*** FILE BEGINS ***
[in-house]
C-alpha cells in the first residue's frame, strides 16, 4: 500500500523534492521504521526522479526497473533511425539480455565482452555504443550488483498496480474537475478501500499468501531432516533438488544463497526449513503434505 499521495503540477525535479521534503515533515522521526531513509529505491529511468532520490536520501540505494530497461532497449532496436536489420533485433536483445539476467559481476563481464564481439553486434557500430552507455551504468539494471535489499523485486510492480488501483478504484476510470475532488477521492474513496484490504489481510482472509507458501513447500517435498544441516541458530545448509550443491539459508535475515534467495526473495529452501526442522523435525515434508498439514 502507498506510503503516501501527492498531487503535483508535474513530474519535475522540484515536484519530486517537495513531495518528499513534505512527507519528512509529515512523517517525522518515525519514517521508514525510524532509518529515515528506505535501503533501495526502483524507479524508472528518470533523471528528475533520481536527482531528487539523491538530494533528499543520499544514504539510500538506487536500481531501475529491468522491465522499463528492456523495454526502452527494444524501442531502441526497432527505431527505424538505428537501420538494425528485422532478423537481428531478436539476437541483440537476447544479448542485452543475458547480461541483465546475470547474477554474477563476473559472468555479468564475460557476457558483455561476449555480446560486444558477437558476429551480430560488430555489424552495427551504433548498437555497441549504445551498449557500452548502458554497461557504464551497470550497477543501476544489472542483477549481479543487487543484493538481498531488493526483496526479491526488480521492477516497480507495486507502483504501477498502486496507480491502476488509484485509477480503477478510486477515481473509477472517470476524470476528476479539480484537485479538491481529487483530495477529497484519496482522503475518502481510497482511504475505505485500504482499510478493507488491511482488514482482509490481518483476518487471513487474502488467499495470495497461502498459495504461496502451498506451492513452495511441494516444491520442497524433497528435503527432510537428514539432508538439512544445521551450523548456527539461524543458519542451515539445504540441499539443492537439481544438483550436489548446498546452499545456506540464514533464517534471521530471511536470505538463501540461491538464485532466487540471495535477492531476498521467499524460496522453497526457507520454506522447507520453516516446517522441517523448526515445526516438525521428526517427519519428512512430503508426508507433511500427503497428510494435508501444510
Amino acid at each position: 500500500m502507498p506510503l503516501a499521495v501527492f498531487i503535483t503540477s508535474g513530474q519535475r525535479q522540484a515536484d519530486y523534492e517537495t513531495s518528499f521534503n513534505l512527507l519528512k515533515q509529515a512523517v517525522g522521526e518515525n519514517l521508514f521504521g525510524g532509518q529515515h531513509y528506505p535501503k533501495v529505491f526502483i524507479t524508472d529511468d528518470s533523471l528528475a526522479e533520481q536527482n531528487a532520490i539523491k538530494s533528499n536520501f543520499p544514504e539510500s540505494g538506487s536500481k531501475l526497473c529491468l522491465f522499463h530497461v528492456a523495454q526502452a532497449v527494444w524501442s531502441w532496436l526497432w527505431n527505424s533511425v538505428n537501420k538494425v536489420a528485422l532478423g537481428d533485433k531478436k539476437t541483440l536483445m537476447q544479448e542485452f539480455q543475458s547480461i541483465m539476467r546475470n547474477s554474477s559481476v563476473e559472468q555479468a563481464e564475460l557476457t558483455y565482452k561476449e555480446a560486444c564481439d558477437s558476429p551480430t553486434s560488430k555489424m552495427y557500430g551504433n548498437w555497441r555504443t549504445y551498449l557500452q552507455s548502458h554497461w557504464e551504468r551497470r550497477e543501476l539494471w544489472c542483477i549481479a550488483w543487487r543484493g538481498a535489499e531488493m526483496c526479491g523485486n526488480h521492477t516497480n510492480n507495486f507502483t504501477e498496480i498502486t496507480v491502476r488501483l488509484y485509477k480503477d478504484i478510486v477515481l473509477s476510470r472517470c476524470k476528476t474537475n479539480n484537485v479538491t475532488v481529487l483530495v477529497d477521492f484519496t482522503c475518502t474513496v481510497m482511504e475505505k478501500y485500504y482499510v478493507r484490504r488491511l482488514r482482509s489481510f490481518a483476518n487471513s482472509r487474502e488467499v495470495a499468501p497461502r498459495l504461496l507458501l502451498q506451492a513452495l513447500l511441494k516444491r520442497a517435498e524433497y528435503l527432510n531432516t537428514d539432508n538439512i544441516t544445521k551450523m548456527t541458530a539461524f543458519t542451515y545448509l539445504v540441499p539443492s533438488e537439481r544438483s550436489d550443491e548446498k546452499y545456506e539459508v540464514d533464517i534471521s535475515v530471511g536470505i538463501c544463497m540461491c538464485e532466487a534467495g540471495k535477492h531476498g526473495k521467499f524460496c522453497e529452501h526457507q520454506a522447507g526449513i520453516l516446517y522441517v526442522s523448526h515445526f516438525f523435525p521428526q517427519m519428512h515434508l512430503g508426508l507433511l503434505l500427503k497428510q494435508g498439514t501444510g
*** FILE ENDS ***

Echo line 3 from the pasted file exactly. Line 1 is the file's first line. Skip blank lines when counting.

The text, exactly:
Amino acid at each position: 500500500m502507498p506510503l503516501a499521495v501527492f498531487i503535483t503540477s508535474g513530474q519535475r525535479q522540484a515536484d519530486y523534492e517537495t513531495s518528499f521534503n513534505l512527507l519528512k515533515q509529515a512523517v517525522g522521526e518515525n519514517l521508514f521504521g525510524g532509518q529515515h531513509y528506505p535501503k533501495v529505491f526502483i524507479t524508472d529511468d528518470s533523471l528528475a526522479e533520481q536527482n531528487a532520490i539523491k538530494s533528499n536520501f543520499p544514504e539510500s540505494g538506487s536500481k531501475l526497473c529491468l522491465f522499463h530497461v528492456a523495454q526502452a532497449v527494444w524501442s531502441w532496436l526497432w527505431n527505424s533511425v538505428n537501420k538494425v536489420a528485422l532478423g537481428d533485433k531478436k539476437t541483440l536483445m537476447q544479448e542485452f539480455q543475458s547480461i541483465m539476467r546475470n547474477s554474477s559481476v563476473e559472468q555479468a563481464e564475460l557476457t558483455y565482452k561476449e555480446a560486444c564481439d558477437s558476429p551480430t553486434s560488430k555489424m552495427y557500430g551504433n548498437w555497441r555504443t549504445y551498449l557500452q552507455s548502458h554497461w557504464e551504468r551497470r550497477e543501476l539494471w544489472c542483477i549481479a550488483w543487487r543484493g538481498a535489499e531488493m526483496c526479491g523485486n526488480h521492477t516497480n510492480n507495486f507502483t504501477e498496480i498502486t496507480v491502476r488501483l488509484y485509477k480503477d478504484i478510486v477515481l473509477s476510470r472517470c476524470k476528476t474537475n479539480n484537485v479538491t475532488v481529487l483530495v477529497d477521492f484519496t482522503c475518502t474513496v481510497m482511504e475505505k478501500y485500504y482499510v478493507r484490504r488491511l482488514r482482509s489481510f490481518a483476518n487471513s482472509r487474502e488467499v495470495a499468501p497461502r498459495l504461496l507458501l502451498q506451492a513452495l513447500l511441494k516444491r520442497a517435498e524433497y528435503l527432510n531432516t537428514d539432508n538439512i544441516t544445521k551450523m548456527t541458530a539461524f543458519t542451515y545448509l539445504v540441499p539443492s533438488e537439481r544438483s550436489d550443491e548446498k546452499y545456506e539459508v540464514d533464517i534471521s535475515v530471511g536470505i538463501c544463497m540461491c538464485e532466487a534467495g540471495k535477492h531476498g526473495k521467499f524460496c522453497e529452501h526457507q520454506a522447507g526449513i520453516l516446517y522441517v526442522s523448526h515445526f516438525f523435525p521428526q517427519m519428512h515434508l512430503g508426508l507433511l503434505l500427503k497428510q494435508g498439514t501444510g